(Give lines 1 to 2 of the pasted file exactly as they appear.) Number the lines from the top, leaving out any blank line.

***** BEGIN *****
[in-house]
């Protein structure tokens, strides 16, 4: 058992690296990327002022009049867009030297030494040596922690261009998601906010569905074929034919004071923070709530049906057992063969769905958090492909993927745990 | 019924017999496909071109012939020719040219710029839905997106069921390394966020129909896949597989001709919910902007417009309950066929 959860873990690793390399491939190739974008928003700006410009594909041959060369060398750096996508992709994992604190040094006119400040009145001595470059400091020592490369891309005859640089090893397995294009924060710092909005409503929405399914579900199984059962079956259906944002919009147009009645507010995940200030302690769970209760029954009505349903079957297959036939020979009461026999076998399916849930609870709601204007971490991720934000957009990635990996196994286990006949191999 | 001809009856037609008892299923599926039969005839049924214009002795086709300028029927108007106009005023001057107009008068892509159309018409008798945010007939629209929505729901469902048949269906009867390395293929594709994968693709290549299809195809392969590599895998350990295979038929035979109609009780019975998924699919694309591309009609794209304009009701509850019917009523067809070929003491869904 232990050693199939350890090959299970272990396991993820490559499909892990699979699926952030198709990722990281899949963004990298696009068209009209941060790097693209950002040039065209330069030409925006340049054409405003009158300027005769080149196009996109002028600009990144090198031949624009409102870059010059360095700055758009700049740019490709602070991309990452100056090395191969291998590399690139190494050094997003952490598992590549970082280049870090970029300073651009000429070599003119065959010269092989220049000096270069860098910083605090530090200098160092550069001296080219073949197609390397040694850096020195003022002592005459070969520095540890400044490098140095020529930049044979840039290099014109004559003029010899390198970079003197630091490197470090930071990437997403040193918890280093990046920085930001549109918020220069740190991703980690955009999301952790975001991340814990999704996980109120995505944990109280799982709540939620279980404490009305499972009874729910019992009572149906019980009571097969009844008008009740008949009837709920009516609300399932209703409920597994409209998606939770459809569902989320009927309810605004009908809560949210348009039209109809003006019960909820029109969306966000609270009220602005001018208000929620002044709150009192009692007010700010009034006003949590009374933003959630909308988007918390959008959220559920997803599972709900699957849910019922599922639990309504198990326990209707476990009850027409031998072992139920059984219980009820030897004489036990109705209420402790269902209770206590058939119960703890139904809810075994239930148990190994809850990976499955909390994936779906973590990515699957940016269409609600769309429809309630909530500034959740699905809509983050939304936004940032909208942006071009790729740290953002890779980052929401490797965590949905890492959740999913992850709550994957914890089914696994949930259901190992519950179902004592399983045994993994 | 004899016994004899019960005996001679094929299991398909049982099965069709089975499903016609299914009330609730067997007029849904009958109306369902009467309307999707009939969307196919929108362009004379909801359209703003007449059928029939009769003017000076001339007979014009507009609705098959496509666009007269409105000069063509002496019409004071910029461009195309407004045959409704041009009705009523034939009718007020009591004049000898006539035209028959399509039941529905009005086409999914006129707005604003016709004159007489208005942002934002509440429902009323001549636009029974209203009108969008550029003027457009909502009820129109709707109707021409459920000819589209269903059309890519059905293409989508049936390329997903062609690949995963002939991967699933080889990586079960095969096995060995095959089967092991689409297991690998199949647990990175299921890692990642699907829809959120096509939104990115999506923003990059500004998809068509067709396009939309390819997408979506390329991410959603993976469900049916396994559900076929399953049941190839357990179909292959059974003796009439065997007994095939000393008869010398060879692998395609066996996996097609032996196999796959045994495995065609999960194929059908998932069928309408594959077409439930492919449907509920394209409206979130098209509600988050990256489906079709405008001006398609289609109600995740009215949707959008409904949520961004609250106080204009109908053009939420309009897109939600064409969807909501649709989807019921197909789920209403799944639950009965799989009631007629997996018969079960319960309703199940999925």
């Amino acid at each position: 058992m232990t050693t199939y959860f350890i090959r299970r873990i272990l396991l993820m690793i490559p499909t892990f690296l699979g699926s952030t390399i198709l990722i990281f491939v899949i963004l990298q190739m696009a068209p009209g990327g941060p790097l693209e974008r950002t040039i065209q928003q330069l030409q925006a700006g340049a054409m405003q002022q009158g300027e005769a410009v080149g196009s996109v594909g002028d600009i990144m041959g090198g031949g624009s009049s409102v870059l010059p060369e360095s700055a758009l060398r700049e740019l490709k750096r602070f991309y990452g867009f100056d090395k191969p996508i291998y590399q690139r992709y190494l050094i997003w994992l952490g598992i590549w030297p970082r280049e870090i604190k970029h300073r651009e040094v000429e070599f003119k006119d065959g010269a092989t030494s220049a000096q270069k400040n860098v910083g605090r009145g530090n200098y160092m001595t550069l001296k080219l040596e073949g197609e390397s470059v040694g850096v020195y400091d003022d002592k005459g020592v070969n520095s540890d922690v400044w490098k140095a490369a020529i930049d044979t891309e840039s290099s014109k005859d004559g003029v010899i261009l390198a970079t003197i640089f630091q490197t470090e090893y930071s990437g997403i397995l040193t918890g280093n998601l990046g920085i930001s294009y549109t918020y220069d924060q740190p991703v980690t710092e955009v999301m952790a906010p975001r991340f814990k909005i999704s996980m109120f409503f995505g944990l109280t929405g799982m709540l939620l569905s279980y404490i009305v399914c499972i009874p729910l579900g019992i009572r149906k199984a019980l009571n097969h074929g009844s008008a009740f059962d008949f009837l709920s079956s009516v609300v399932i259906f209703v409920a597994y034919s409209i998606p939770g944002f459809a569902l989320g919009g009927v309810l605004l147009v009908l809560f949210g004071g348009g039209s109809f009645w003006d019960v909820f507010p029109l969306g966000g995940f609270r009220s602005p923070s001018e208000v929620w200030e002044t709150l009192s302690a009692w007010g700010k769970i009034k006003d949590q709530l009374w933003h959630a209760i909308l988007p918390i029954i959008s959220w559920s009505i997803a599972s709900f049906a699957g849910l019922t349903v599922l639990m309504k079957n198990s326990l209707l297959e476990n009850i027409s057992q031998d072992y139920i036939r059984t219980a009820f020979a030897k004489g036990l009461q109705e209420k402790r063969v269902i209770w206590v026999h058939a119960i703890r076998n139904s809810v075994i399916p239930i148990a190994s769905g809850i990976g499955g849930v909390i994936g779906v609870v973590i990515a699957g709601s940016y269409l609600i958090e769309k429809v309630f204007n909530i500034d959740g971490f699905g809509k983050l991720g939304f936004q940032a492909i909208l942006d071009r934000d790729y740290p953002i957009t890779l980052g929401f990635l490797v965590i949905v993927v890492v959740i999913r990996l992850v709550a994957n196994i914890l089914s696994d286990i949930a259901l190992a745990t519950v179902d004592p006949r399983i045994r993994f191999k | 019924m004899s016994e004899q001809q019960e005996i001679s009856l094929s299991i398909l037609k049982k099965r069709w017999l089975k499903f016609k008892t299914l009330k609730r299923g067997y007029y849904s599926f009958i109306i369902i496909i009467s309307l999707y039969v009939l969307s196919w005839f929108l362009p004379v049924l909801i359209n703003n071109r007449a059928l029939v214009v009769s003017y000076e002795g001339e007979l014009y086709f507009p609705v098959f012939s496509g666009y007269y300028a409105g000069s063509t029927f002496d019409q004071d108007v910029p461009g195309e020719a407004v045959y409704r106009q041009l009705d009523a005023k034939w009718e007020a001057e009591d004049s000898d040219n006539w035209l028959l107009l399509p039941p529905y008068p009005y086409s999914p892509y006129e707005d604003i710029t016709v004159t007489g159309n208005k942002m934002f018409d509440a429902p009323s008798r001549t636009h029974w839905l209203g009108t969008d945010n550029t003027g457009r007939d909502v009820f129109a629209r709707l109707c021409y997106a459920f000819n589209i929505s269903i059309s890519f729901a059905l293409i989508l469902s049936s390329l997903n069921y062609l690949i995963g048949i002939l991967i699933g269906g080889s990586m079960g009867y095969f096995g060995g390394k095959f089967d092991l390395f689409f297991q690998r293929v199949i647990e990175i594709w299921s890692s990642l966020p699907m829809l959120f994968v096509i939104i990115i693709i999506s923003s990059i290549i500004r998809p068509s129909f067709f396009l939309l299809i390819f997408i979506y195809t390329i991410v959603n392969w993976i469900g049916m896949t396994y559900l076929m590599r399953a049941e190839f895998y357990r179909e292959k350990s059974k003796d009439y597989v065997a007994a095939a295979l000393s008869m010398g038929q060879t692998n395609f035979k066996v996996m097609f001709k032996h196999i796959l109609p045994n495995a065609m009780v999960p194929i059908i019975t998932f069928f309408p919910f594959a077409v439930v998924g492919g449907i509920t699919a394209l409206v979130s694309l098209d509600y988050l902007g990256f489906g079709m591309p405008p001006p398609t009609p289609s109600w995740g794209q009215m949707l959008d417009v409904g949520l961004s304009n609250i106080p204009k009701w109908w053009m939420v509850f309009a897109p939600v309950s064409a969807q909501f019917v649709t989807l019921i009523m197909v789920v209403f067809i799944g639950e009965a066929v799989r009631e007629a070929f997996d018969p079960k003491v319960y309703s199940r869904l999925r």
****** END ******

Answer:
[in-house]
């Protein structure tokens, strides 16, 4: 058992690296990327002022009049867009030297030494040596922690261009998601906010569905074929034919004071923070709530049906057992063969769905958090492909993927745990 | 019924017999496909071109012939020719040219710029839905997106069921390394966020129909896949597989001709919910902007417009309950066929 959860873990690793390399491939190739974008928003700006410009594909041959060369060398750096996508992709994992604190040094006119400040009145001595470059400091020592490369891309005859640089090893397995294009924060710092909005409503929405399914579900199984059962079956259906944002919009147009009645507010995940200030302690769970209760029954009505349903079957297959036939020979009461026999076998399916849930609870709601204007971490991720934000957009990635990996196994286990006949191999 | 001809009856037609008892299923599926039969005839049924214009002795086709300028029927108007106009005023001057107009008068892509159309018409008798945010007939629209929505729901469902048949269906009867390395293929594709994968693709290549299809195809392969590599895998350990295979038929035979109609009780019975998924699919694309591309009609794209304009009701509850019917009523067809070929003491869904 232990050693199939350890090959299970272990396991993820490559499909892990699979699926952030198709990722990281899949963004990298696009068209009209941060790097693209950002040039065209330069030409925006340049054409405003009158300027005769080149196009996109002028600009990144090198031949624009409102870059010059360095700055758009700049740019490709602070991309990452100056090395191969291998590399690139190494050094997003952490598992590549970082280049870090970029300073651009000429070599003119065959010269092989220049000096270069860098910083605090530090200098160092550069001296080219073949197609390397040694850096020195003022002592005459070969520095540890400044490098140095020529930049044979840039290099014109004559003029010899390198970079003197630091490197470090930071990437997403040193918890280093990046920085930001549109918020220069740190991703980690955009999301952790975001991340814990999704996980109120995505944990109280799982709540939620279980404490009305499972009874729910019992009572149906019980009571097969009844008008009740008949009837709920009516609300399932209703409920597994409209998606939770459809569902989320009927309810605004009908809560949210348009039209109809003006019960909820029109969306966000609270009220602005001018208000929620002044709150009192009692007010700010009034006003949590009374933003959630909308988007918390959008959220559920997803599972709900699957849910019922599922639990309504198990326990209707476990009850027409031998072992139920059984219980009820030897004489036990109705209420402790269902209770206590058939119960703890139904809810075994239930148990190994809850990976499955909390994936779906973590990515699957940016269409609600769309429809309630909530500034959740699905809509983050939304936004940032909208942006071009790729740290953002890779980052929401490797965590949905890492959740999913992850709550994957914890089914696994949930259901190992519950179902004592399983045994993994 | 004899016994004899019960005996001679094929299991398909049982099965069709089975499903016609299914009330609730067997007029849904009958109306369902009467309307999707009939969307196919929108362009004379909801359209703003007449059928029939009769003017000076001339007979014009507009609705098959496509666009007269409105000069063509002496019409004071910029461009195309407004045959409704041009009705009523034939009718007020009591004049000898006539035209028959399509039941529905009005086409999914006129707005604003016709004159007489208005942002934002509440429902009323001549636009029974209203009108969008550029003027457009909502009820129109709707109707021409459920000819589209269903059309890519059905293409989508049936390329997903062609690949995963002939991967699933080889990586079960095969096995060995095959089967092991689409297991690998199949647990990175299921890692990642699907829809959120096509939104990115999506923003990059500004998809068509067709396009939309390819997408979506390329991410959603993976469900049916396994559900076929399953049941190839357990179909292959059974003796009439065997007994095939000393008869010398060879692998395609066996996996097609032996196999796959045994495995065609999960194929059908998932069928309408594959077409439930492919449907509920394209409206979130098209509600988050990256489906079709405008001006398609289609109600995740009215949707959008409904949520961004609250106080204009109908053009939420309009897109939600064409969807909501649709989807019921197909789920209403799944639950009965799989009631007629997996018969079960319960309703199940999925």